Where do you experience God? Well, answer me.

Where do you experience God? Well, answer me. July 28, 2013
I actually did this. All by myself. Quartered and stacked. Three rows deep. I did this.

I had lunch a while back with two friends visiting the area, home for a few weeks from their normal lives in Kenya.

In the course of conversation, one of them asked me, “Where do you experience God?”

My inner recovering Calvinist quickly surfaces and I think to myself,

“Mind your own business. And another thing, we don’t ‘experience’ God. We read about him and formulate thoughts about him. When we do experience God, it may be in a harshly worded book review, perhaps a knock-down-drag-out doctrinal debate in a session meeting, or, as in the good old days, some form of physical punishment.”

All partial kidding aside, my own experience in various expressions of conservative Christianity has not set me up to answer easily my friend’s question. The theology of immediate retribution on Chronicles, sure. Got that one covered. But not this one.

Which is a shame. I actually had trouble saying where I experience God. That bothers me.

I was taught–implicitly and explicitly–that the experience of God is something that…well…it’s good if you can get it, but don’t go looking for it. After all, experience is subjective and potentially misleading. Best to get your theology in order and leave subjective experience to the Charismatics.

I’ve been thinking a lot of about this over the last few years, and my friend’s question pushed me further along:

Experiencing God is the point.

I know some of you may wonder why I even need to write this, but:

Without the experience of God, what use is all our cogitating? What good does it to to reduce God to having either the right thoughts neatly arranged, or busying ourselves with the “work of the Gospel” when immediacy with God is not part of the package?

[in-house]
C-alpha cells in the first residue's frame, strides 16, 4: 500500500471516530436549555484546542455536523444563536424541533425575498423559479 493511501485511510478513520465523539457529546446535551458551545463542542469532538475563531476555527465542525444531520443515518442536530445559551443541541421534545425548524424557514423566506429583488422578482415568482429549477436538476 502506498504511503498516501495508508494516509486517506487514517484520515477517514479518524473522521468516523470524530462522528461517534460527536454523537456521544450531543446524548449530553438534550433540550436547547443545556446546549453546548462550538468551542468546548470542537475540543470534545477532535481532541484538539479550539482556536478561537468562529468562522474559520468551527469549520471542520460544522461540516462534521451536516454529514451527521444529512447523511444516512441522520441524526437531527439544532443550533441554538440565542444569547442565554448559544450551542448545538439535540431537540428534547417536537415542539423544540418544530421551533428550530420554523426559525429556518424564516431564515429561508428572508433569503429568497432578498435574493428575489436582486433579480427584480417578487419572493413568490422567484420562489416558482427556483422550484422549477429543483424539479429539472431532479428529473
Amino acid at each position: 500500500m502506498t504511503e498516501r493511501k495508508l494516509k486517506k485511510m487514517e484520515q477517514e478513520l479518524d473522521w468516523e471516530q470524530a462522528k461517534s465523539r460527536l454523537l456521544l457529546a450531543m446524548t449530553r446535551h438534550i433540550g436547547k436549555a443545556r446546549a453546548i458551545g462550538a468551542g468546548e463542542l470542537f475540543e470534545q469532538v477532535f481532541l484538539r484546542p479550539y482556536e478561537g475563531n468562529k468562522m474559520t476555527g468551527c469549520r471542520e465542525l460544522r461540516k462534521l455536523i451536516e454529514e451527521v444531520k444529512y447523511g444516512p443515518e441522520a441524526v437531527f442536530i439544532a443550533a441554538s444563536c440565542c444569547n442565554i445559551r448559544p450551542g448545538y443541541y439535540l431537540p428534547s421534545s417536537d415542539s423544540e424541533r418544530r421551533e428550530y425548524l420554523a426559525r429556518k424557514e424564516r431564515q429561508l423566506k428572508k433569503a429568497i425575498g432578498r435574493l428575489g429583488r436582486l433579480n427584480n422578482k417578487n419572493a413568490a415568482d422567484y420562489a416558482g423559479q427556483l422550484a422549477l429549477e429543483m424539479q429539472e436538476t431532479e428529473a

A life dominated by worry, fear, anger, etc.,–which commonly accompany the life of the mind–is a life where the experience of God is a theory, not a reality.

So, back to my friend’s intrusive question. I wanted to say–just to get her off my back–“in church” but (1) that’s not true, and (2) she knows I know it’s not true.

So, I think I said, “I don’t know. Give me a hint.”

Here the part of Pete is being played by an actor. Also, my trim is barn red.

She encouraged me to sense God’s presence by being open to God while doing those things that jazz me. I mentioned that I sometimes get very antsy while writing, and I feel I just have to go outside and stack firewood or paint trim for a couple of hours.

She suggested that was a clue about the kind of person I am and how I actually already do experience God along paths I don’t normally think about. I need to learn to keep my eyes and ears open.

I was taught from early on to experience God in reading the Bible, prayer, evangelism, and church. Maybe an occasional feed the hungry weekend.

Or a miracle in your life. Miracles are good.

My friend, however, was reminding me that God is bigger and more pervasive in his creation than these formulas. Is this too radical to consider–that perhaps God may be present in our lives in all sorts of “unconventional” ways; and what jazzes me may be telling me when those experiences are happening?

I am a “physical” person. I used to be an active athlete; I do a lot of work on our house; I still exercise; and I am fidgety–boy, am I fidgety. My friend pointed out that I even tend to express myself using “physical” vocabulary–“no need to jump off a cliff about it” is preferred to “no need to be so concerned.”